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A wry view of life for the world-weary

Tag Archives: William Caxton

I Don’t Want To Belong To Any Club That Will Accept People Like Me As A Member – Part Thirty Seven

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The Roxburghe Club

Unlike many of the clubs we have looked at, this one is still going but it is dashed difficult to get into – membership was restricted to just 40 from 1839 and from its inception in 1812 until the present day there have been 348 in all. Members are elected but just one black ball is enough to kiss your chances goodbye. An early resolution encapsulated the ostensible purpose of the club; “it was proposed and concluded for each member of the Club to reprint a scarce piece of ancient lore, to be given to members, one copy being on vellum for the chairman, and only as many copies as members”. The club also published some volumes collectively.

The sale of the library of the Duke of Roxburghe in 1812 sent the bibliophiles in England all of a twitter. The library was so extensive that the sale lasted some 41 days, Sundays excepted (natch). The crown jewel of the collection was a rare copy of Il Decamerone di Boccaccio which fetched the prodigious sum of £2,260, purchased by the Marquis of Blandford. To celebrate this momentous occasion the Reverend Thomas Frognall Dibdin suggested a dinner to be held at the St Alban’s Tavern in what is now Waterloo Place on 17th June 1812. This was the genesis of the club with some 24 worthies attending. Dibdin was appointed secretary and Lord Spencer was the President.

The club was itinerant meeting at Grillion’s, the Clarendon and the Albion taverns as well as St Alban’s and the members were clearly trenchermen. At the fourth dinner, at Grillion’s, under the chairmanship of Sir Mark Masterman Sykes, twenty members sat down and ate their way through a dinner which cost £2 17 shillings a head and demolished £33 worth of booze. This was a paltry effort compared with events at the 1818 dinner. Just fifteen sat down at the Albion in Aldersgate Street, near the Barbican, under the chairmanship of Mr Heber and ate and drank their way through £85 9 shillings and sixpence worth of food and drink.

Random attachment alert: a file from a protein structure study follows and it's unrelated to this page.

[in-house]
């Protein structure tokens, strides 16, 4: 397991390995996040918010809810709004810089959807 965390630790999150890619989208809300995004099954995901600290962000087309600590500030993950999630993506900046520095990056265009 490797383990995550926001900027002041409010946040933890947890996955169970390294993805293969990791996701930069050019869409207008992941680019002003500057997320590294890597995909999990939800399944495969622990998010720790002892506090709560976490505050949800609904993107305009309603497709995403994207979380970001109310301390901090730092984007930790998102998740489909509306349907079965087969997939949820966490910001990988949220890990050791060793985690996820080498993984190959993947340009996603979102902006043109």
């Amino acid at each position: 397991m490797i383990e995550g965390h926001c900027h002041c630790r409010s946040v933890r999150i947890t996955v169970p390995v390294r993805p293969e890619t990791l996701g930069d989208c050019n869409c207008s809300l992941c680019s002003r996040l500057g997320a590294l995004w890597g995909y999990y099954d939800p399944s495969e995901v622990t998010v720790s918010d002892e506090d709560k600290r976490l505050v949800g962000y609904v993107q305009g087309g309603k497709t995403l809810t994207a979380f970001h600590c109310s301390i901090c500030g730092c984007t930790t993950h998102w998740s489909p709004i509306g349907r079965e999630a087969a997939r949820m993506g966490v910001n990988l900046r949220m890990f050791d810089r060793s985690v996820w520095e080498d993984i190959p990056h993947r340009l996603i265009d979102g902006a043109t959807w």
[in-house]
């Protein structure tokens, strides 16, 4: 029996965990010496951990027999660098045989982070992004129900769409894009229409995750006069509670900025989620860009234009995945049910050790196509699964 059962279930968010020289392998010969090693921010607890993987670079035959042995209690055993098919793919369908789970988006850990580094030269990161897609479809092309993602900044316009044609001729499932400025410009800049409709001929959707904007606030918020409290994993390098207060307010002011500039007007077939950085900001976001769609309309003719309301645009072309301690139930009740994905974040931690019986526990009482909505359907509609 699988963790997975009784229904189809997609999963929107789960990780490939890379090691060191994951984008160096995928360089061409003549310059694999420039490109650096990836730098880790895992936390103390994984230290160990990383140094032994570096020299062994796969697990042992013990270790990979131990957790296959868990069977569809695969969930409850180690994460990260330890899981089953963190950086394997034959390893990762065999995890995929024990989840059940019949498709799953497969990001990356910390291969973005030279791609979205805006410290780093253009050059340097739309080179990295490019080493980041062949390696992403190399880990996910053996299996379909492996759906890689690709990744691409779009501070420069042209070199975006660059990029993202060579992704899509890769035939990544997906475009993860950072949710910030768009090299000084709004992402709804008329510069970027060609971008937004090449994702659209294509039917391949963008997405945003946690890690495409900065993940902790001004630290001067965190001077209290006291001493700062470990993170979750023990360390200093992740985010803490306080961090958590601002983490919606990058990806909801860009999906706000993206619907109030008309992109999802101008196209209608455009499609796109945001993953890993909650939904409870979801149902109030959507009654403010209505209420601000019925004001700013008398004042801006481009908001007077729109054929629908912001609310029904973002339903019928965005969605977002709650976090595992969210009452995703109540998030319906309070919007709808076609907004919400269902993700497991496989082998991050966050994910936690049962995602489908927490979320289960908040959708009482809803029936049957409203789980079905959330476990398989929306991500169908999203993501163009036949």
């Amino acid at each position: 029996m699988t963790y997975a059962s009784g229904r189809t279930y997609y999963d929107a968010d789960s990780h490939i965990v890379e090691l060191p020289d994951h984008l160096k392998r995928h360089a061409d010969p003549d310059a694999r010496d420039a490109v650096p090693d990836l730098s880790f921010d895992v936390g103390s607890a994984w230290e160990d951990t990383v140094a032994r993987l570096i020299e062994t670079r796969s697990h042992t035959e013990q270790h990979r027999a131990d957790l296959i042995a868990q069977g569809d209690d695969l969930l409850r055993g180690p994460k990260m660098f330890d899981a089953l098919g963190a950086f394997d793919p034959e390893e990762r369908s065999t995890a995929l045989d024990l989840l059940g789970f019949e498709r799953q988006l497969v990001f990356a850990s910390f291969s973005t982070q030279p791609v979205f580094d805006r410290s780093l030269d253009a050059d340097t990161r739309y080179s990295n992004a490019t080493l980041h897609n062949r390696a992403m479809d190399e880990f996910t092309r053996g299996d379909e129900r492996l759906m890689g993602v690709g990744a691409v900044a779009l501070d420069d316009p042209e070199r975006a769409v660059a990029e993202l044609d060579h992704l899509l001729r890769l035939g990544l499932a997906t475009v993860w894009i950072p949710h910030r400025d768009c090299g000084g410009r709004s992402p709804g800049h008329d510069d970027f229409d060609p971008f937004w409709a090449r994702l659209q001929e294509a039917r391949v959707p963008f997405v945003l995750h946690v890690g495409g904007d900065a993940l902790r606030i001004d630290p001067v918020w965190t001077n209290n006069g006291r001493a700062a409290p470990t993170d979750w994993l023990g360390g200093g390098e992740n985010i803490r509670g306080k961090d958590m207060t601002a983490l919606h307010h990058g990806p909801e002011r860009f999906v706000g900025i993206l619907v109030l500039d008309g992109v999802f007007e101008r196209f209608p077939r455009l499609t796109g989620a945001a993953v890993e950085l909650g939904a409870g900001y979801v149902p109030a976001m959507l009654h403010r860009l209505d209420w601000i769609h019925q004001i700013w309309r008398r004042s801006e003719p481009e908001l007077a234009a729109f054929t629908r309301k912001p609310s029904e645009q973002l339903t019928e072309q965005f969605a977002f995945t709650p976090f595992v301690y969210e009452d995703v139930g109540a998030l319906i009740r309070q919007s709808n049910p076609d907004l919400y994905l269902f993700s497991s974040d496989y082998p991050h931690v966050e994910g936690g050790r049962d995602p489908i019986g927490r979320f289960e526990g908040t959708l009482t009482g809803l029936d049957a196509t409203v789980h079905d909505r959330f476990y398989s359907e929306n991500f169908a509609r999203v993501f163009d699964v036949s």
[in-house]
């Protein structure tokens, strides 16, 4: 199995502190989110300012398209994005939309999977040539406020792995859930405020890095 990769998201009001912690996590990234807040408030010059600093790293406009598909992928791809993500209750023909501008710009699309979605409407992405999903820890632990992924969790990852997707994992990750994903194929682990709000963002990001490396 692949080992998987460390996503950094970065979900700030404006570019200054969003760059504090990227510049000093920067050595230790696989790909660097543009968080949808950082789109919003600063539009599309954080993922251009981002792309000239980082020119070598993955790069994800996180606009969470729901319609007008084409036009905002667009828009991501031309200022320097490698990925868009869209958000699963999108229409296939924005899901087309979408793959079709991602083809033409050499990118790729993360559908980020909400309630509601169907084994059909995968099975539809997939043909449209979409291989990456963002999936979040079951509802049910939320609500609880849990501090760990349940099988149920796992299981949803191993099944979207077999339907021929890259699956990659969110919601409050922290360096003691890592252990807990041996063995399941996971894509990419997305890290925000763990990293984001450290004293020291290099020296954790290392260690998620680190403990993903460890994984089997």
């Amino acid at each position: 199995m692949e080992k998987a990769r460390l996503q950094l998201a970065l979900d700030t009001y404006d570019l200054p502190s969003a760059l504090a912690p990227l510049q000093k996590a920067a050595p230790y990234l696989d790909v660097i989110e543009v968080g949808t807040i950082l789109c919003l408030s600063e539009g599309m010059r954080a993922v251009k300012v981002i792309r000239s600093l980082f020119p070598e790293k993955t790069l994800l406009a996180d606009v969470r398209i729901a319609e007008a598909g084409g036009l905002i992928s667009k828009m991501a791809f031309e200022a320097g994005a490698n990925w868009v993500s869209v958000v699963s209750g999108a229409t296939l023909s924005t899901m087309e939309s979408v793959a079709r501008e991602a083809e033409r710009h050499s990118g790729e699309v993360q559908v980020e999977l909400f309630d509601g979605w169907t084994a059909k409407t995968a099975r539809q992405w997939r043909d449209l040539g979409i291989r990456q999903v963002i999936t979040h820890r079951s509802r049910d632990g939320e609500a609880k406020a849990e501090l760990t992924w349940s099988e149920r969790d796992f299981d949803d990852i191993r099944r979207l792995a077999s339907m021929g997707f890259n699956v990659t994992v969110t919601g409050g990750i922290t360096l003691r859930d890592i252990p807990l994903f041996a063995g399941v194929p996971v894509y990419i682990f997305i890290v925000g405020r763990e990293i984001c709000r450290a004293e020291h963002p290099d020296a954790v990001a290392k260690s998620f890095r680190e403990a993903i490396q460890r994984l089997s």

As one Mr Haslewood wrote of the assembled company, “no unfamished liveryman would desire better dishes, or high-tasted courtier better wines” – I should think so at those prices. “With men that meet to commune, that can converse, and each willing to give and receive information, more could not be wanting to promote well-tempered conviviality; a social compound of mirth, wit and wisdom”.

With so much booze to consume, it was inevitable that there would be numerous toasts to honour, all reflecting their love for books. The opening toast was to the immortal memory of John Roxburghe, followed by one to Christopher Valdarfer, printer of the Decameron in 1471, and then to the inventors of printing and William Caxton, the father of the British press. Many more printing luminaries were toasted before ending with hopes for the prosperity of the Roxburghe Club and the cause of bibliomania throughout the world. Their hopes were well-founded as the club still exists today, receiving its first female member, Mary, Viscountess Eccles, in 1985. Barry Humphries aka Dame Edna Everage is a member, number 344 on the roll.

Books are still published and circulation is limited to 342, 42 for the Club and three hundred for general sale. They are of astonishing quality with lavish bindings and command an appropriate price. The Roxburghe is acknowledged as the first club of bibliphiles and was the model for many others. Books, food and drink – what could be better?

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Leaves Of The Week

Isn’t it annoying when you pick up a book and find a couple of pages missing? I don’t know what the owner of a book called the Sarum Ordinal or Sarum Pye – a manual designed to help priests prioritise religious feast days for saints – thought when thy discovered that two pages had gone astray but at least they have turned up now, I read this week.

Printed by William Caxton and dating from around 1476 or 1477, they were found in a box of papers by a librarian at Reading University, Erika Delbeque. The text features a black letter typeface and red paragraph markings and is one of the earliest examples of western European printing. The leaves are thought to have a market value of £100,000.

That’s all very well but she needs to find the rest of the book, I think.

Let’s hope it hasn’t got into the hands of Australia’s diligent biosecurity officers. It emerged this week that they had incinerated in March a collection of rare (and now even rarer) flowering plants sent by a French herbarium which dated from the early 19th century. They were binned because their accompanying documentation didn’t comply with Australia’s import requirements. There is now a bit of a stushie and herbaria around the world are threatening to stop sending their collections down under.

A case of ying and yang, for sure.